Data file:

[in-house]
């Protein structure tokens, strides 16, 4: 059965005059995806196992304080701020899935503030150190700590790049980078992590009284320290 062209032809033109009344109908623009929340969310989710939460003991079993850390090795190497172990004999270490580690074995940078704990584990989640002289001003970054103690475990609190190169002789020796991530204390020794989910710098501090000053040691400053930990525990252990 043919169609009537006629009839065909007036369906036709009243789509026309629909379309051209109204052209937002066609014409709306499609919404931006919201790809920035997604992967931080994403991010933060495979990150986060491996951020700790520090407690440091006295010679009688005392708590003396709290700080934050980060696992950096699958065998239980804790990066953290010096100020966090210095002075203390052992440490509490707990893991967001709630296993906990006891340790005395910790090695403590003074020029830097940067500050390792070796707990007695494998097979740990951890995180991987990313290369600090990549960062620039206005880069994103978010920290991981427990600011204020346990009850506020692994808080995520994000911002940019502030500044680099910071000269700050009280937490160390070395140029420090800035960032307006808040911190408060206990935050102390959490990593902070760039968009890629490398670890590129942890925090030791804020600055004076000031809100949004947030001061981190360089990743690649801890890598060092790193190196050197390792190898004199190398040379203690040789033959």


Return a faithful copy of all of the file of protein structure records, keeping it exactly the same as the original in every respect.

[in-house]
């Protein structure tokens, strides 16, 4: 059965005059995806196992304080701020899935503030150190700590790049980078992590009284320290 062209032809033109009344109908623009929340969310989710939460003991079993850390090795190497172990004999270490580690074995940078704990584990989640002289001003970054103690475990609190190169002789020796991530204390020794989910710098501090000053040691400053930990525990252990 043919169609009537006629009839065909007036369906036709009243789509026309629909379309051209109204052209937002066609014409709306499609919404931006919201790809920035997604992967931080994403991010933060495979990150986060491996951020700790520090407690440091006295010679009688005392708590003396709290700080934050980060696992950096699958065998239980804790990066953290010096100020966090210095002075203390052992440490509490707990893991967001709630296993906990006891340790005395910790090695403590003074020029830097940067500050390792070796707990007695494998097979740990951890995180991987990313290369600090990549960062620039206005880069994103978010920290991981427990600011204020346990009850506020692994808080995520994000911002940019502030500044680099910071000269700050009280937490160390070395140029420090800035960032307006808040911190408060206990935050102390959490990593902070760039968009890629490398670890590129942890925090030791804020600055004076000031809100949004947030001061981190360089990743690649801890890598060092790193190196050197390792190898004199190398040379203690040789033959």